A Caltech Library Service

Metastable Helium Absorptions with 3D Hydrodynamics and Self-consistent Photochemistry. II. WASP-107b, Stellar Wind, Radiation Pressure, and Shear Instability

Wang, Lile and Dai, Fei (2021) Metastable Helium Absorptions with 3D Hydrodynamics and Self-consistent Photochemistry. II. WASP-107b, Stellar Wind, Radiation Pressure, and Shear Instability. Astrophysical Journal, 914 (2). Art. No. 99. ISSN 0004-637X. doi:10.3847/1538-4357/abf1ed.

[img] PDF - Published Version
See Usage Policy.

[img] PDF - Submitted Version
Creative Commons Attribution.


Use this Persistent URL to link to this item:


This paper presents simulations of the metastable helium (He*) observations of WASP-107b, so far the highest signal-to-noise ratio detection that is confirmed by three different instruments. We employ full 3D hydrodynamics coupled with coevolving nonequilibrium thermochemistry and ray-tracing radiation, predicting mass-loss rates, temperature profiles, and synthetic He* line profiles and light curves from first principles. We find that a stellar wind stronger than solar is demanded by the observed heavily blueshifted line profile and asymmetric transit light curve. Radiation pressure can be important for Lyα observations, but not He*. Our model finds that WASP-107b is losing mass at a rate of Ṁ ≃ 1.0 x 10⁻⁹ M_⊕ yr⁻¹. Although Ṁ varies by <1% given constant wind and irradiation from the host, shear instabilities still emerge from wind impacts, producing ~10% fluctuations of He* transit depths over hour-long timescales. The common assumption that He* transit depth indicates the fluctuation of Ṁ is problematic. The trailing tail is more susceptible than planet adjacency to the shear instabilities; thus, the line profile is more variable in the blueshifted wing, while the transit light curve is more variable after midtransit. We stress that the synergy between Lyα (higher altitudes, lower density) and He* (lower altitudes, higher density) transit observations, particularly simultaneous ones, yields better understanding of planetary outflows and stellar wind properties.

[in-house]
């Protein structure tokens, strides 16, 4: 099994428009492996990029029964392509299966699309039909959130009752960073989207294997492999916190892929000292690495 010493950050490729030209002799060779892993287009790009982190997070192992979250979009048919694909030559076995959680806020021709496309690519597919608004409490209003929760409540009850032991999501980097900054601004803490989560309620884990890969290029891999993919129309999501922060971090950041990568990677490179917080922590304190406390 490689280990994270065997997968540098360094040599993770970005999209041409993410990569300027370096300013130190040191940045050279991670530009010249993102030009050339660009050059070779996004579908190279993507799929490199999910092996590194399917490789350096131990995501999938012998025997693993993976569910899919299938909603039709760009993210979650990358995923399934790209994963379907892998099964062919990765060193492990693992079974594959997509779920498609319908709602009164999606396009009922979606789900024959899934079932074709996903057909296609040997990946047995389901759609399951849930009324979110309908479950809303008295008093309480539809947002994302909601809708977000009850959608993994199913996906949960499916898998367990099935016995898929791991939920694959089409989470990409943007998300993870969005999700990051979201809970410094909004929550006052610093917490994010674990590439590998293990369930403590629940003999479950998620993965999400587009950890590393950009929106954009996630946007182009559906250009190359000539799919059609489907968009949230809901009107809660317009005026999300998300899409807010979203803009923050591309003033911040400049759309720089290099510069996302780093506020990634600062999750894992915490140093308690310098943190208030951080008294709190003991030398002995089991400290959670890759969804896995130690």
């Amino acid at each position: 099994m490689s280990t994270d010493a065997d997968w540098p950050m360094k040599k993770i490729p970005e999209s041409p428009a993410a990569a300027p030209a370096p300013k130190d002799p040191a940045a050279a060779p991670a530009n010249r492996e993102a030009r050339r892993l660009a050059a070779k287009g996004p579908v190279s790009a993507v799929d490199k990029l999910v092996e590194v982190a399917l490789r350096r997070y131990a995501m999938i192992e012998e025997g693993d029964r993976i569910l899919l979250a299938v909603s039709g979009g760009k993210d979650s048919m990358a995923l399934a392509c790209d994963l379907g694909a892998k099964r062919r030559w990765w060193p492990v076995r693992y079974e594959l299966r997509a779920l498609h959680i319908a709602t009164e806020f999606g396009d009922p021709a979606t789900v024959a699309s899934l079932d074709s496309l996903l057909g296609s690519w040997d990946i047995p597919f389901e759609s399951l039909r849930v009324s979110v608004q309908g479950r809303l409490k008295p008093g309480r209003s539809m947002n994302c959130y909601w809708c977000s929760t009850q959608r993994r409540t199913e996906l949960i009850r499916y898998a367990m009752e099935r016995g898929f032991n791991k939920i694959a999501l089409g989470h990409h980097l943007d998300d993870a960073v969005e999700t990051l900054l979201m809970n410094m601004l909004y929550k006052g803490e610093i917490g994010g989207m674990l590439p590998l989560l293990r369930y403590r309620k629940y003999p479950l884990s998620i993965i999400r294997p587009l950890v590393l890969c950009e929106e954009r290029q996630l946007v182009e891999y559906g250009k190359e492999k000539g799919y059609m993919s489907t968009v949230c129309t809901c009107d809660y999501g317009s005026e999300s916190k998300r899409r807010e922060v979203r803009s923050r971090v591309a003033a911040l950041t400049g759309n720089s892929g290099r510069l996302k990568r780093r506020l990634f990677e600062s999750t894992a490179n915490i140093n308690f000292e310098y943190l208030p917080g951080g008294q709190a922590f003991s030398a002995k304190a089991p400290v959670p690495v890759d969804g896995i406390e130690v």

Item Type:Article
Related URLs:
URLURL TypeDescription Paper
Wang, Lile0000-0002-6540-7042
Dai, Fei0000-0002-8958-0683
Additional Information:© 2021. The American Astronomical Society. Received 2020 December 18; revised 2021 March 21; accepted 2021 March 24; published 2021 June 21. This work is supported by the Center for Computational Astrophysics of the Flatiron Institute and the Division of Geological and Planetary Sciences of the California Institute of Technology. L.W. acknowledges the computing resources provided by the Simons Foundation and the San Diego Supercomputer Center. We thank our colleagues (in alphabetical order) Philip Armitage, Zhuo Chen, Jeremy Goodman, Xinyu Li, Mordecai Mac-Low, Songhu Wang, and Andrew Youdin, for helpful discussions and comments. We particularly thank the anonymous referee for the constructive comments and suggestions.
Funding AgencyGrant Number
Flatiron InstituteUNSPECIFIED
Caltech Division of Geological and Planetary SciencesUNSPECIFIED
Subject Keywords:Exoplanet atmospheres; Exoplanet evolution; Exoplanet astronomy; Astrochemistry; Hydrodynamical simulations; Astronomical simulations; Hydrodynamics
Issue or Number:2
Classification Code:Unified Astronomy Thesaurus concepts: Exoplanet atmospheres (487); Exoplanet evolution (491); Exoplanet astronomy (486); Astrochemistry (75); Hydrodynamical simulations (767); Astronomical simulations (1857); Hydrodynamics (1963)
Record Number:CaltechAUTHORS:20210628-191053934
Persistent URL:
Official Citation:Lile Wang and Fei Dai 2021 ApJ 914 99
Usage Policy:No commercial reproduction, distribution, display or performance rights in this work are provided.
ID Code:109633
Deposited By: George Porter
Deposited On:28 Jun 2021 21:45
Last Modified:16 Nov 2021 19:37

Repository Staff Only: item control page